New Chronology Shows Ancient Egypt Transformed Fast

By Gemma Tarlach | September 4, 2013 10:10 am
ancient egypt's pyramids in giza

The transition from a nomadic culture to a slave-powered state allowed ancient Egypt to later accomplish feats like building the pyramids. Image credit: Kokhanchikov/Shutterstock

Despite being one of the most intensely studied civilizations, ancient Egypt still has its secrets. Today, however, there’s one fewer mystery.

A team of multidisciplinary researchers has established the first absolute chronology for pre-Dynastic Egypt, upending previous theories about the pace of the state’s development. The prehistoric Egyptians — a nomadic, pastoral society — transformed into a formal state with an apparently divine ruler much more quickly than earlier studies suggested, according to findings published today in the Proceedings of the Royal Society A.

Clues in the Clay

Archeologists had previously established a relative chronology (one whose dates are relative to one another, rather than absolute) based on the evolution of pottery styles typically found at funerary sites. The radiocarbon dating method they used offered an important, if imprecise, timeline with limited context about broader cultural trends. It estimated the Naqada period, which marked the transition away from an unorganized society, to have begun around 4000 BCE and the date of the foundation of the Egyptian state as ranging from 3400 to 2900 BCE.

Researchers were eager to narrow that 500 year range, however, to solidify the relationship between the rise of the world’s first formal state, the advent of a system of writing and widespread adaptation of intensive agricultural practices, all of which seem to have developed in Egypt around the same time.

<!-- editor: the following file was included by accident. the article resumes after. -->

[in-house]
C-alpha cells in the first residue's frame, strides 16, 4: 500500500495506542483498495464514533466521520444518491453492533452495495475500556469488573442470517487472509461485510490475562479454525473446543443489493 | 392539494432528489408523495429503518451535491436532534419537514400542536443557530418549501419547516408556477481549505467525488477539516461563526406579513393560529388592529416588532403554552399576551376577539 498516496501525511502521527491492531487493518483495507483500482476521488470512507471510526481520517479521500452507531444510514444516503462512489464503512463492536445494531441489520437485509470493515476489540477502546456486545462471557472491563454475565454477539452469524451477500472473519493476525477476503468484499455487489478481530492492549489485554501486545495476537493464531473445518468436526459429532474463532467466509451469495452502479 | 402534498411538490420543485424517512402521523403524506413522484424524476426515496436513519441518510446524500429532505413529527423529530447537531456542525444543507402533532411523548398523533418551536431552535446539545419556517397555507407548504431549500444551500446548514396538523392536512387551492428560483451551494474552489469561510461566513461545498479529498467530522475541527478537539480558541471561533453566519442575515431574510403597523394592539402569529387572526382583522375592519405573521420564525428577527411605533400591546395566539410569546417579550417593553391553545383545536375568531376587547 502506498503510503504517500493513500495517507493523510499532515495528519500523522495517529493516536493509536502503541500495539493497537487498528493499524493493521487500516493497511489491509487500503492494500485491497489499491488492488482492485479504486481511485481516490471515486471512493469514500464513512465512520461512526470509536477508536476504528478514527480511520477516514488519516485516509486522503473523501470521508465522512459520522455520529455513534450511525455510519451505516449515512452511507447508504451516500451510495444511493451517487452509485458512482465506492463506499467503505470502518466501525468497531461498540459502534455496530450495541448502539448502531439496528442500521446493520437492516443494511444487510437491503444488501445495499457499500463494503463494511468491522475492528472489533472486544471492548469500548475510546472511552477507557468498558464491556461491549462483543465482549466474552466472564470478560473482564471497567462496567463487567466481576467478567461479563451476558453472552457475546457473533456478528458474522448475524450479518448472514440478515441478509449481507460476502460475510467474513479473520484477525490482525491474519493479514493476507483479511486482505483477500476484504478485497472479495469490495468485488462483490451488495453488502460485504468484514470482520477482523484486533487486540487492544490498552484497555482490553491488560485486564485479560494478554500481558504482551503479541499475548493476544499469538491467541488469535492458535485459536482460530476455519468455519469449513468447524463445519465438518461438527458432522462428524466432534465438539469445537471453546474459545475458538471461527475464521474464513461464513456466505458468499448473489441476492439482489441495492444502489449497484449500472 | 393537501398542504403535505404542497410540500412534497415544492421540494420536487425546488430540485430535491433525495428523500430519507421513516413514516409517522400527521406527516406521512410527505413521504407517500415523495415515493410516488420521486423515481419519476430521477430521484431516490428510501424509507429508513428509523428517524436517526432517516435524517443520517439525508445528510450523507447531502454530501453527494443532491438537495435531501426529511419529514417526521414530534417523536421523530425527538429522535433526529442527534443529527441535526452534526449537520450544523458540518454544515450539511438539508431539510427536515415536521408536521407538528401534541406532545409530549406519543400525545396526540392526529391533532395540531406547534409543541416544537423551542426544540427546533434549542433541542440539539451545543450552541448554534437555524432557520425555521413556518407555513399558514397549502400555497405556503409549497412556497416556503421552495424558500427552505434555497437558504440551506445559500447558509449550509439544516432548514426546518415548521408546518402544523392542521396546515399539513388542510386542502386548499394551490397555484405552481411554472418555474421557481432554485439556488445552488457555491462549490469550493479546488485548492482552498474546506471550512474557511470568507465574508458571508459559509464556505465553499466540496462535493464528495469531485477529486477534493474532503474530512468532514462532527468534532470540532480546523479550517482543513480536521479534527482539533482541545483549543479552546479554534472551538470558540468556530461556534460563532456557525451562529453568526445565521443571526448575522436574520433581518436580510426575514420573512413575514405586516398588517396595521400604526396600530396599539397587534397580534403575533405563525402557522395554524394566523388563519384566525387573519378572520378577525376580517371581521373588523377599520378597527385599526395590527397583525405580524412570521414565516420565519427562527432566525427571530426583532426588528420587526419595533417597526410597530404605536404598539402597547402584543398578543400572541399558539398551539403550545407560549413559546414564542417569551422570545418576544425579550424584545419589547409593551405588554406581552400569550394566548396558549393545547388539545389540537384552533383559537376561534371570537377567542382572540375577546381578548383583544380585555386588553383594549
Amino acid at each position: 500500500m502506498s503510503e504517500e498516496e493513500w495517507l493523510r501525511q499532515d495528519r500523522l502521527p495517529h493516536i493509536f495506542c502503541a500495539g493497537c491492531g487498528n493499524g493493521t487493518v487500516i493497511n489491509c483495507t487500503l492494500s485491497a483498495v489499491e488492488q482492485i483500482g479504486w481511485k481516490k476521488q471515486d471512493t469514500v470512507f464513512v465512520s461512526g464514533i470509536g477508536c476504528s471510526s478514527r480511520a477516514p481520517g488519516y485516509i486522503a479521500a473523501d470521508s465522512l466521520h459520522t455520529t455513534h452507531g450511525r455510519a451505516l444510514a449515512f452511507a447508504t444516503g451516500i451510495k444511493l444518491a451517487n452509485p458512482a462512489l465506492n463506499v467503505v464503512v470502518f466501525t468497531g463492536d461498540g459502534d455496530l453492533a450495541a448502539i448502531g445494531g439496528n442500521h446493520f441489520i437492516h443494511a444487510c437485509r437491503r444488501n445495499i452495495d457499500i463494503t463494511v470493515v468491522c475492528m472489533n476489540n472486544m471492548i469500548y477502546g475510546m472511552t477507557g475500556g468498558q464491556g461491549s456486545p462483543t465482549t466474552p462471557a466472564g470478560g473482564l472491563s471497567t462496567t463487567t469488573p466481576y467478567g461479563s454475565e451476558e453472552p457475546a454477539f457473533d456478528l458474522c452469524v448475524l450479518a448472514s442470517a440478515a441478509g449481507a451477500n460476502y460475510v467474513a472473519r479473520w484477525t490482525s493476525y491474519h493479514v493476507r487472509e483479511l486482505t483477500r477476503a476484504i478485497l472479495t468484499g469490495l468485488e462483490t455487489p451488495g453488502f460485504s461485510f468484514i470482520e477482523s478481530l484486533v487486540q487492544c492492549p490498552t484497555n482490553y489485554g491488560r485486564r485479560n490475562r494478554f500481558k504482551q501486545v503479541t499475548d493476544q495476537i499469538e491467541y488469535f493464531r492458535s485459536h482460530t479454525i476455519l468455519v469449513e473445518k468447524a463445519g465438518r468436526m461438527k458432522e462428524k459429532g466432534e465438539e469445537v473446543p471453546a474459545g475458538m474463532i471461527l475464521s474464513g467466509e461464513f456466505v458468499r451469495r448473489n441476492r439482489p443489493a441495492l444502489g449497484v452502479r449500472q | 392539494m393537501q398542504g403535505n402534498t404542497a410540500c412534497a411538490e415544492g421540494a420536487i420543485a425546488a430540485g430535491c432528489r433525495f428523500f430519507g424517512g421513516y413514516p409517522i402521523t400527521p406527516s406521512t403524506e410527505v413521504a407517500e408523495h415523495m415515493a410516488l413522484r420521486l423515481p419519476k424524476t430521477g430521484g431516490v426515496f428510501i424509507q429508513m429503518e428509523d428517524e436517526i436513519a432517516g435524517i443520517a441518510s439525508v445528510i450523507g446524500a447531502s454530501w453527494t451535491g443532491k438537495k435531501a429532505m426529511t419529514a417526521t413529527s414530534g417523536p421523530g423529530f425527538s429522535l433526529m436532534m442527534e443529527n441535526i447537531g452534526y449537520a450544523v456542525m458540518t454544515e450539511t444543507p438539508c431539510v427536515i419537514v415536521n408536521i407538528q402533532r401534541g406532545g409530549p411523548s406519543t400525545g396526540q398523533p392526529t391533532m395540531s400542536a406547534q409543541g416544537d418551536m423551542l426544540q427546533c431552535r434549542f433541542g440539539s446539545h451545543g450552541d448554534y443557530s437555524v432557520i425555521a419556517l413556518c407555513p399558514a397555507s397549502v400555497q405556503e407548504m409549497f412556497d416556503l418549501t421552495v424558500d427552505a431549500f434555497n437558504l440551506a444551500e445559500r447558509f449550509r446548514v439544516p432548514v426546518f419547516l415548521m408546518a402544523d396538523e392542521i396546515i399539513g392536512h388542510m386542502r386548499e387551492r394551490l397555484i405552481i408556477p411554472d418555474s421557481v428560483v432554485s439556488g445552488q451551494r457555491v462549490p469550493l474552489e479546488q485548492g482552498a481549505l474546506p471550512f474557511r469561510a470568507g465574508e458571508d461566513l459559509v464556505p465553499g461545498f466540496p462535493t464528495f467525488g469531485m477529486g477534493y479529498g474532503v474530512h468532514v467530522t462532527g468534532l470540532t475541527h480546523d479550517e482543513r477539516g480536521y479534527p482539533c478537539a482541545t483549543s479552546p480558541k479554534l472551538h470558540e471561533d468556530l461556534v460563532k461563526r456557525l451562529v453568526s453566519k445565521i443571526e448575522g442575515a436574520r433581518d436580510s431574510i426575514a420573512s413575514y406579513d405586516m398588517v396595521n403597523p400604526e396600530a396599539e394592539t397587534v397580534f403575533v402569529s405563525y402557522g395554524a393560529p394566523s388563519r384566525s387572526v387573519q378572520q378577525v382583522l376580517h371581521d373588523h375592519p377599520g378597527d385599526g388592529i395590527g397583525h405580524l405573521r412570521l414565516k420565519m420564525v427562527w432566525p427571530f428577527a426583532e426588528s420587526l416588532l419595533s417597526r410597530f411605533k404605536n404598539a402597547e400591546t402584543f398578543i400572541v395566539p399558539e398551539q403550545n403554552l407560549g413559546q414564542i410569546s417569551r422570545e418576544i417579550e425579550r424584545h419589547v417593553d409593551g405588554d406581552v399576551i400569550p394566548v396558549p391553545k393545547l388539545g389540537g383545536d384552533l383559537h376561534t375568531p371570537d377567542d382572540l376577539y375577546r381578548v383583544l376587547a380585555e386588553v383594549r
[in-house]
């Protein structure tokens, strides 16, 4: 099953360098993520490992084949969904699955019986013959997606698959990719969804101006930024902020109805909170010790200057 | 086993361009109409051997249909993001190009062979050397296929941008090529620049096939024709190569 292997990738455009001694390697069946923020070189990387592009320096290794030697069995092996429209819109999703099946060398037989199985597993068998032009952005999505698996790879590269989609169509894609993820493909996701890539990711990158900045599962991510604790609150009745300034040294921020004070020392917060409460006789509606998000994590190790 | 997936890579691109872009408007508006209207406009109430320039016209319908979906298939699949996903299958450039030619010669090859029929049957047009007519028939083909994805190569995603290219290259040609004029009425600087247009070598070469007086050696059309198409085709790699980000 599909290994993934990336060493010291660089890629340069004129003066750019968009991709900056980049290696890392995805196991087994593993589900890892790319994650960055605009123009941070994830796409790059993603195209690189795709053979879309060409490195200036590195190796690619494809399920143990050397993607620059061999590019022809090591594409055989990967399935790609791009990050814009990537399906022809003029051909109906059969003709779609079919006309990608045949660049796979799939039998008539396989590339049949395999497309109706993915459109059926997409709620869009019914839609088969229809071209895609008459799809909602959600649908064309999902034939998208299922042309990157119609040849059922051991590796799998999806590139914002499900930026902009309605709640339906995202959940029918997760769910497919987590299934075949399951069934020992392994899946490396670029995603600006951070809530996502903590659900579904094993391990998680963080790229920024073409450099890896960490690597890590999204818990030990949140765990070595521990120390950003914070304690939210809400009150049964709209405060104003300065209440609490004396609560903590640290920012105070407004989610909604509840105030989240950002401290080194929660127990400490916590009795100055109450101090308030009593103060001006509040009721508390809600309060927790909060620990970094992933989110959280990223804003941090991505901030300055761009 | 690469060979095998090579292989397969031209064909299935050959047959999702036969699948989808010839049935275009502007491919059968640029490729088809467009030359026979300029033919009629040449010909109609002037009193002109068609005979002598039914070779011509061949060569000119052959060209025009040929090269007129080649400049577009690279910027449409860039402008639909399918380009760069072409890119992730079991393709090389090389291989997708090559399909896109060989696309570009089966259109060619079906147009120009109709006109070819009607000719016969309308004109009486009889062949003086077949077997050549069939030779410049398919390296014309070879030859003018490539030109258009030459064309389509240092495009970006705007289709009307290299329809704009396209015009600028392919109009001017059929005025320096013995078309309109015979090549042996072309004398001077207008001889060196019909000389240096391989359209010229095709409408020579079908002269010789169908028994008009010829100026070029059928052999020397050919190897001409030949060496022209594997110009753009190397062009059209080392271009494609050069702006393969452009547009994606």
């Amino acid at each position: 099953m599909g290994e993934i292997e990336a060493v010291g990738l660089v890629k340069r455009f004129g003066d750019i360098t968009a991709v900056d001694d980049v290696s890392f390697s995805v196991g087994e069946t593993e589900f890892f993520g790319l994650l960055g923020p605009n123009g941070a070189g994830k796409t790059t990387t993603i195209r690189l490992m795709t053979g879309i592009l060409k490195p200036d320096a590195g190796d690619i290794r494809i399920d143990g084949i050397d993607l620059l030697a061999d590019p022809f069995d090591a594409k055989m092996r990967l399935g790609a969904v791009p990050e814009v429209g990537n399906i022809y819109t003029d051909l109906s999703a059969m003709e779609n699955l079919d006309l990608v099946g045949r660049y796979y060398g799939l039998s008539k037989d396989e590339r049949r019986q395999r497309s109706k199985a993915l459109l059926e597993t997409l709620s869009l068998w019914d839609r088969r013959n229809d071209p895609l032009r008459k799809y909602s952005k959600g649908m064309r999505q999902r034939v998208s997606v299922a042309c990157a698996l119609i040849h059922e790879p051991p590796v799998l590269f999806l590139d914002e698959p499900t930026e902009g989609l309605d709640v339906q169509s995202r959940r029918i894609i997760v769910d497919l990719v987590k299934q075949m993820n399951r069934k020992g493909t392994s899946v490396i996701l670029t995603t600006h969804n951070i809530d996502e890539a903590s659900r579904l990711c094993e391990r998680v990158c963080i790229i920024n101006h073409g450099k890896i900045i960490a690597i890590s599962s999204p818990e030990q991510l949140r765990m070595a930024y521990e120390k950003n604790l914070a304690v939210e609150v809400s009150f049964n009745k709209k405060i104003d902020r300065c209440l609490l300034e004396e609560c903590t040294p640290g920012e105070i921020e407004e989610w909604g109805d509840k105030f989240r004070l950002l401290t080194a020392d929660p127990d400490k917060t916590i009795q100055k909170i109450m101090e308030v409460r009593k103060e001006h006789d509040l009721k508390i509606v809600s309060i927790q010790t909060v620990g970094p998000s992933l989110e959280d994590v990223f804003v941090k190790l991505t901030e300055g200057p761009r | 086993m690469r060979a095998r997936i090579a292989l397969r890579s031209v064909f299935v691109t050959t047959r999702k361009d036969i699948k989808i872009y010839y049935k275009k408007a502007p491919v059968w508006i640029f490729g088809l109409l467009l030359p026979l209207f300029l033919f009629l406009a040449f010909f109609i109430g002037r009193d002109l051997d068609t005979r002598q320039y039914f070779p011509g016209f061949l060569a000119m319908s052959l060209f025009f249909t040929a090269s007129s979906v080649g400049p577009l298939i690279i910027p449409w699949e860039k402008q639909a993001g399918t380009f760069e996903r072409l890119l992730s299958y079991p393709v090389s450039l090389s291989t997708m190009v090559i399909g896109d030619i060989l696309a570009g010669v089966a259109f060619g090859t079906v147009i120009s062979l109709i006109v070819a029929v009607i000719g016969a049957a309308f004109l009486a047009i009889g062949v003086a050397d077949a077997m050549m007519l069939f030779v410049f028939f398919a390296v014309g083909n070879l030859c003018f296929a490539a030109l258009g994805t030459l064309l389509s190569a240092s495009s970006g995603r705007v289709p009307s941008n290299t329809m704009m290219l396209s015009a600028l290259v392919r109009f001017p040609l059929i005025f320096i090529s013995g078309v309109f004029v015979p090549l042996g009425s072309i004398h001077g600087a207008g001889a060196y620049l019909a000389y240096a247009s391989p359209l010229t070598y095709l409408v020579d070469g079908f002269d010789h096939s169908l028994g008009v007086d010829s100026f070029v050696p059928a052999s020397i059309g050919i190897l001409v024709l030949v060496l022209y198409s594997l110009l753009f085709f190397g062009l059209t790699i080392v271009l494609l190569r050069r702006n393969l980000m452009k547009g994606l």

Analyzing Ancient Egypt

The new approach combined archeological data and radiocarbon dating with statistical modeling. Using 186 radiocarbon-dated samples from museum collections and the field, the team applied Bayesian analysis, which models probabilities based on logical beliefs. For example, when testing a sample that included charcoal remains, researchers assumed that the tree from which the charcoal was derived was older than the sample itself — logically, it would have to be, since a tree could not grow, be felled, burned and its charcoal used all at once. Additional modeling, based on other reliably-dated samples, was applied to refine the results.

Using this more precise, multidisciplinary method to create the absolute chronology, researchers established that the Naqada Period began 3800-3700 BCE, about 300 years later than previously theorized, while the Egyptian state’s foundation dates to 3100-3050 BCE, earlier than many estimates. The new timeline means the period of organization from a pastoral society to the world’s first formal state was only 600-700 years.

Although the rapidity of the state’s formation is itself of interest, the team’s establishment of an absolute chronology will also allow greater accuracy and depth of understanding in future research on the Pre-Dynastic period.

CATEGORIZED UNDER: Environment, top posts
  • Lester Picker

    While the findings from these new dating techniques are intriguing, they are not without some controversy. Many Egyptologists would say that Narmer (Menes) was the King who united Upper and Lower Egypt, as detailed in my novel The First Pharaoh. According to these eminent Egyptologists, Aha was actually Narmer’s son.

    Lester Picker

    author of The First Pharaoh and The Dagger of Isis

  • Verginia Georgieva

    very interesting


Discover's Newsletter

Sign up to get the latest science news delivered weekly right to your inbox!


Briefing you on the must-know news and trending topics in science and technology today.

See More

Collapse bottom bar